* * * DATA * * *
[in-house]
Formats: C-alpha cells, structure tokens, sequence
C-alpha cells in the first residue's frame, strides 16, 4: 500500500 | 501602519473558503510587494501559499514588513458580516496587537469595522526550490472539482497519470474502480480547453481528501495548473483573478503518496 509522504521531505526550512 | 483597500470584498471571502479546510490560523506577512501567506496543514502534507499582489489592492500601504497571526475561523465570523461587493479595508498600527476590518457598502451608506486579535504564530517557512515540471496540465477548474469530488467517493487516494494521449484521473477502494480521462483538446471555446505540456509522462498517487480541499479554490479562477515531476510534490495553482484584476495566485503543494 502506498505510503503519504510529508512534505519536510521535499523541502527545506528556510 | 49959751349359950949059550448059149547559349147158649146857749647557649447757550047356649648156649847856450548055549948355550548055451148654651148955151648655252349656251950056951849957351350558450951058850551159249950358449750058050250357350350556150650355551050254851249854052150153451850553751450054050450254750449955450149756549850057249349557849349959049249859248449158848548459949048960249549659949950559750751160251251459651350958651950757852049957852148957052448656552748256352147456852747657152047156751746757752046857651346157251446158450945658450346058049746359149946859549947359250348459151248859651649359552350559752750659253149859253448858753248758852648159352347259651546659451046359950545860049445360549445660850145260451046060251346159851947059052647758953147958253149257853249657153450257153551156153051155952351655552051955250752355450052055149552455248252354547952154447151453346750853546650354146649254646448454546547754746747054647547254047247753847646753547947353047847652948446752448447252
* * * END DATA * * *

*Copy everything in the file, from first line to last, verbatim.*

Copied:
[in-house]
Formats: C-alpha cells, structure tokens, sequence
C-alpha cells in the first residue's frame, strides 16, 4: 500500500 | 501602519473558503510587494501559499514588513458580516496587537469595522526550490472539482497519470474502480480547453481528501495548473483573478503518496 509522504521531505526550512 | 483597500470584498471571502479546510490560523506577512501567506496543514502534507499582489489592492500601504497571526475561523465570523461587493479595508498600527476590518457598502451608506486579535504564530517557512515540471496540465477548474469530488467517493487516494494521449484521473477502494480521462483538446471555446505540456509522462498517487480541499479554490479562477515531476510534490495553482484584476495566485503543494 502506498505510503503519504510529508512534505519536510521535499523541502527545506528556510 | 49959751349359950949059550448059149547559349147158649146857749647557649447757550047356649648156649847856450548055549948355550548055451148654651148955151648655252349656251950056951849957351350558450951058850551159249950358449750058050250357350350556150650355551050254851249854052150153451850553751450054050450254750449955450149756549850057249349557849349959049249859248449158848548459949048960249549659949950559750751160251251459651350958651950757852049957852148957052448656552748256352147456852747657152047156751746757752046857651346157251446158450945658450346058049746359149946859549947359250348459151248859651649359552350559752750659253149859253448858753248758852648159352347259651546659451046359950545860049445360549445660850145260451046060251346159851947059052647758953147958253149257853249657153450257153551156153051155952351655552051955250752355450052055149552455248252354547952154447151453346750853546650354146649254646448454546547754746747054647547254047247753847646753547947353047847652948446752448447252